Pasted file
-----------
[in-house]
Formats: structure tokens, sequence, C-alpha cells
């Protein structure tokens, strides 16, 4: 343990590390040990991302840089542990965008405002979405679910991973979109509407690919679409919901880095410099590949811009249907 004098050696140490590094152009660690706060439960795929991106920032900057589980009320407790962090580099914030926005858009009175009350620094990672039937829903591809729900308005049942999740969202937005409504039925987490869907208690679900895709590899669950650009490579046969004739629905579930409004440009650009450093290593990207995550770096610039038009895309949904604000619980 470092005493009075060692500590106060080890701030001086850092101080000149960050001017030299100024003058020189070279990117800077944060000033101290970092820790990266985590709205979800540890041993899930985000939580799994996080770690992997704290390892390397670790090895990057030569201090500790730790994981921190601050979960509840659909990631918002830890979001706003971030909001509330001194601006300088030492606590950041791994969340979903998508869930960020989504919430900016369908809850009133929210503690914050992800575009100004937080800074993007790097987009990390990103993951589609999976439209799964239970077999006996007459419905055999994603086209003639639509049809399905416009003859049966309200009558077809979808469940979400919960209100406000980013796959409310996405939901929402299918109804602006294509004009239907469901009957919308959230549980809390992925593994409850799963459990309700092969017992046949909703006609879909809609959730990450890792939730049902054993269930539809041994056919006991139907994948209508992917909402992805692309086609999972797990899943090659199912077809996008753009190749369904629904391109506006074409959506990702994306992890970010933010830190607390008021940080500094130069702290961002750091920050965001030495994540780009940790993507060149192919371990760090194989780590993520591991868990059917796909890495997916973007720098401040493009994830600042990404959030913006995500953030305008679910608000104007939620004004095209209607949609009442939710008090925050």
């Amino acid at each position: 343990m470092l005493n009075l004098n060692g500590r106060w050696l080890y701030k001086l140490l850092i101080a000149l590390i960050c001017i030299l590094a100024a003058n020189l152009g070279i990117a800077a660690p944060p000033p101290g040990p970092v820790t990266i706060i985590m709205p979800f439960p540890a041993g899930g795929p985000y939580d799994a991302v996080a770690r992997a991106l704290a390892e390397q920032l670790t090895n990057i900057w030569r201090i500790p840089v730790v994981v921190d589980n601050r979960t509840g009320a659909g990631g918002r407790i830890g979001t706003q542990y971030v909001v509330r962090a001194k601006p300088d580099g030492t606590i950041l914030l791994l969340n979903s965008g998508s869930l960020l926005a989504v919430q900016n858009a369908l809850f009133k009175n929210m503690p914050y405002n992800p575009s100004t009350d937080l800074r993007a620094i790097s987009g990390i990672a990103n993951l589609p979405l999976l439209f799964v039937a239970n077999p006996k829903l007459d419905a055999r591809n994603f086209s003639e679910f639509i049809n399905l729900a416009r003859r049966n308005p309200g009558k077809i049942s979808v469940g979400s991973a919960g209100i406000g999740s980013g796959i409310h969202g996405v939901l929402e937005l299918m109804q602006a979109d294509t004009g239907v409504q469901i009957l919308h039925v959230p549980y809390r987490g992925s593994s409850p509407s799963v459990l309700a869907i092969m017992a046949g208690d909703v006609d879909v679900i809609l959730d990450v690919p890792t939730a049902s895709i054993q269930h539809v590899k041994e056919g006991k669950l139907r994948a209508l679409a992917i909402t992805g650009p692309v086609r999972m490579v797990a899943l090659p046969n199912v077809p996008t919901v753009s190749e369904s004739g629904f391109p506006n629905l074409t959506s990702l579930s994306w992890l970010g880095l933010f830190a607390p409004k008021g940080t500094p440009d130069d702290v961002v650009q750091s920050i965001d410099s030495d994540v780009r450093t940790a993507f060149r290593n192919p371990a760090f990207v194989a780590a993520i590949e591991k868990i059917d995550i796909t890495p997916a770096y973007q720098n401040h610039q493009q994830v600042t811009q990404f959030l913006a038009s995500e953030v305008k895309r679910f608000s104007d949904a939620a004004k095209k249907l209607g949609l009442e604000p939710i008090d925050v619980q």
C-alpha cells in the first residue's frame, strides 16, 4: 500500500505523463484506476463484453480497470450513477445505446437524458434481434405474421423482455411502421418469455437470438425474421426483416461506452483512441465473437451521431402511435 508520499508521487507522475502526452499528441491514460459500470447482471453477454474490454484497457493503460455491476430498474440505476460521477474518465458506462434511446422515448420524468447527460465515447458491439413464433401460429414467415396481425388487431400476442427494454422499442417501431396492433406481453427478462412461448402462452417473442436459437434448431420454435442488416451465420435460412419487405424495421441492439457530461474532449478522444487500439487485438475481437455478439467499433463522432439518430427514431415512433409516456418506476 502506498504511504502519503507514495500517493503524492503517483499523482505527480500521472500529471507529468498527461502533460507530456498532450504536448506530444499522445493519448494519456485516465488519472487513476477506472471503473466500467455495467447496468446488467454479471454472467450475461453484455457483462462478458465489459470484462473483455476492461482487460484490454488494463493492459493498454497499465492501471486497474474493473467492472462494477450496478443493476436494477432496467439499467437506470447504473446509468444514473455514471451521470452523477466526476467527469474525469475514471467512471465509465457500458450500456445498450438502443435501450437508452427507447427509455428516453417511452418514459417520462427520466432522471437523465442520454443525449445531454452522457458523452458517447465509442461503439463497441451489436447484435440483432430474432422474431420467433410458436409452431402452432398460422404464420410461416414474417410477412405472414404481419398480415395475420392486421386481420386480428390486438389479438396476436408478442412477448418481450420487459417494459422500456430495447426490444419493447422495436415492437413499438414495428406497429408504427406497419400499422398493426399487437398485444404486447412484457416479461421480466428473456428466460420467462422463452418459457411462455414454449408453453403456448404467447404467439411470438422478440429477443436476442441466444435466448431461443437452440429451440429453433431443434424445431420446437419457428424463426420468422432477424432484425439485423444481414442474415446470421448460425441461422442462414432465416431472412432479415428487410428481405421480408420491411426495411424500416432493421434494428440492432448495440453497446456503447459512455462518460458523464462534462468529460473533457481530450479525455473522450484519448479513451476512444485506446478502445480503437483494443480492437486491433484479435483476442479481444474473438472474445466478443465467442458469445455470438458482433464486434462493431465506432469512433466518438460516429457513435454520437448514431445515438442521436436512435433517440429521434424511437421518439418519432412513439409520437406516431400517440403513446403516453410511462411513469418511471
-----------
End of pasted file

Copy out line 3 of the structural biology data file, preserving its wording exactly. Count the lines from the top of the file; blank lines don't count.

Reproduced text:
């Protein structure tokens, strides 16, 4: 343990590390040990991302840089542990965008405002979405679910991973979109509407690919679409919901880095410099590949811009249907 004098050696140490590094152009660690706060439960795929991106920032900057589980009320407790962090580099914030926005858009009175009350620094990672039937829903591809729900308005049942999740969202937005409504039925987490869907208690679900895709590899669950650009490579046969004739629905579930409004440009650009450093290593990207995550770096610039038009895309949904604000619980 470092005493009075060692500590106060080890701030001086850092101080000149960050001017030299100024003058020189070279990117800077944060000033101290970092820790990266985590709205979800540890041993899930985000939580799994996080770690992997704290390892390397670790090895990057030569201090500790730790994981921190601050979960509840659909990631918002830890979001706003971030909001509330001194601006300088030492606590950041791994969340979903998508869930960020989504919430900016369908809850009133929210503690914050992800575009100004937080800074993007790097987009990390990103993951589609999976439209799964239970077999006996007459419905055999994603086209003639639509049809399905416009003859049966309200009558077809979808469940979400919960209100406000980013796959409310996405939901929402299918109804602006294509004009239907469901009957919308959230549980809390992925593994409850799963459990309700092969017992046949909703006609879909809609959730990450890792939730049902054993269930539809041994056919006991139907994948209508992917909402992805692309086609999972797990899943090659199912077809996008753009190749369904629904391109506006074409959506990702994306992890970010933010830190607390008021940080500094130069702290961002750091920050965001030495994540780009940790993507060149192919371990760090194989780590993520591991868990059917796909890495997916973007720098401040493009994830600042990404959030913006995500953030305008679910608000104007939620004004095209209607949609009442939710008090925050």